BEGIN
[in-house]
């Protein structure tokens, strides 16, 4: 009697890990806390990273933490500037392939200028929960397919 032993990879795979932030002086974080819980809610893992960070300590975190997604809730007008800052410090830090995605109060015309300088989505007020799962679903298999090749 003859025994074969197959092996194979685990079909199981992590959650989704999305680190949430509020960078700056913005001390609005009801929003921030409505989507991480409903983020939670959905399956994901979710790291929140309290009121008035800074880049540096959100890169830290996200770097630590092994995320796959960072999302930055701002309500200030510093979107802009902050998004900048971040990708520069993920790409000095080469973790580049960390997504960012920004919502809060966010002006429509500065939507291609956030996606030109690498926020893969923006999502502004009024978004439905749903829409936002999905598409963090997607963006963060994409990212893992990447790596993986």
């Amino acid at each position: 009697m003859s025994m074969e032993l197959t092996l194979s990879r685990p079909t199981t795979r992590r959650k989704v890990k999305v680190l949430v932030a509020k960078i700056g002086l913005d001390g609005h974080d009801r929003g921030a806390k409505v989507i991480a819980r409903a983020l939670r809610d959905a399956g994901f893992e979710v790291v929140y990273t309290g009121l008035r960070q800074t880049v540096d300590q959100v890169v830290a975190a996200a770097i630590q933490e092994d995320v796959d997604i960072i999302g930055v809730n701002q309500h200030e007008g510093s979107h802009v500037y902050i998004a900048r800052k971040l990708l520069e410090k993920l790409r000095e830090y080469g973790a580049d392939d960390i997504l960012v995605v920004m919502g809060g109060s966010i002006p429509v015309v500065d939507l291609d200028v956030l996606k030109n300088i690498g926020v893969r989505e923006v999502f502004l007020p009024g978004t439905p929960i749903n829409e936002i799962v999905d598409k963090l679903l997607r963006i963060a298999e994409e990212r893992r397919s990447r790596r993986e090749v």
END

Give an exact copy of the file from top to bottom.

[in-house]
């Protein structure tokens, strides 16, 4: 009697890990806390990273933490500037392939200028929960397919 032993990879795979932030002086974080819980809610893992960070300590975190997604809730007008800052410090830090995605109060015309300088989505007020799962679903298999090749 003859025994074969197959092996194979685990079909199981992590959650989704999305680190949430509020960078700056913005001390609005009801929003921030409505989507991480409903983020939670959905399956994901979710790291929140309290009121008035800074880049540096959100890169830290996200770097630590092994995320796959960072999302930055701002309500200030510093979107802009902050998004900048971040990708520069993920790409000095080469973790580049960390997504960012920004919502809060966010002006429509500065939507291609956030996606030109690498926020893969923006999502502004009024978004439905749903829409936002999905598409963090997607963006963060994409990212893992990447790596993986």
């Amino acid at each position: 009697m003859s025994m074969e032993l197959t092996l194979s990879r685990p079909t199981t795979r992590r959650k989704v890990k999305v680190l949430v932030a509020k960078i700056g002086l913005d001390g609005h974080d009801r929003g921030a806390k409505v989507i991480a819980r409903a983020l939670r809610d959905a399956g994901f893992e979710v790291v929140y990273t309290g009121l008035r960070q800074t880049v540096d300590q959100v890169v830290a975190a996200a770097i630590q933490e092994d995320v796959d997604i960072i999302g930055v809730n701002q309500h200030e007008g510093s979107h802009v500037y902050i998004a900048r800052k971040l990708l520069e410090k993920l790409r000095e830090y080469g973790a580049d392939d960390i997504l960012v995605v920004m919502g809060g109060s966010i002006p429509v015309v500065d939507l291609d200028v956030l996606k030109n300088i690498g926020v893969r989505e923006v999502f502004l007020p009024g978004t439905p929960i749903n829409e936002i799962v999905d598409k963090l679903l997607r963006i963060a298999e994409e990212r893992r397919s990447r790596r993986e090749v």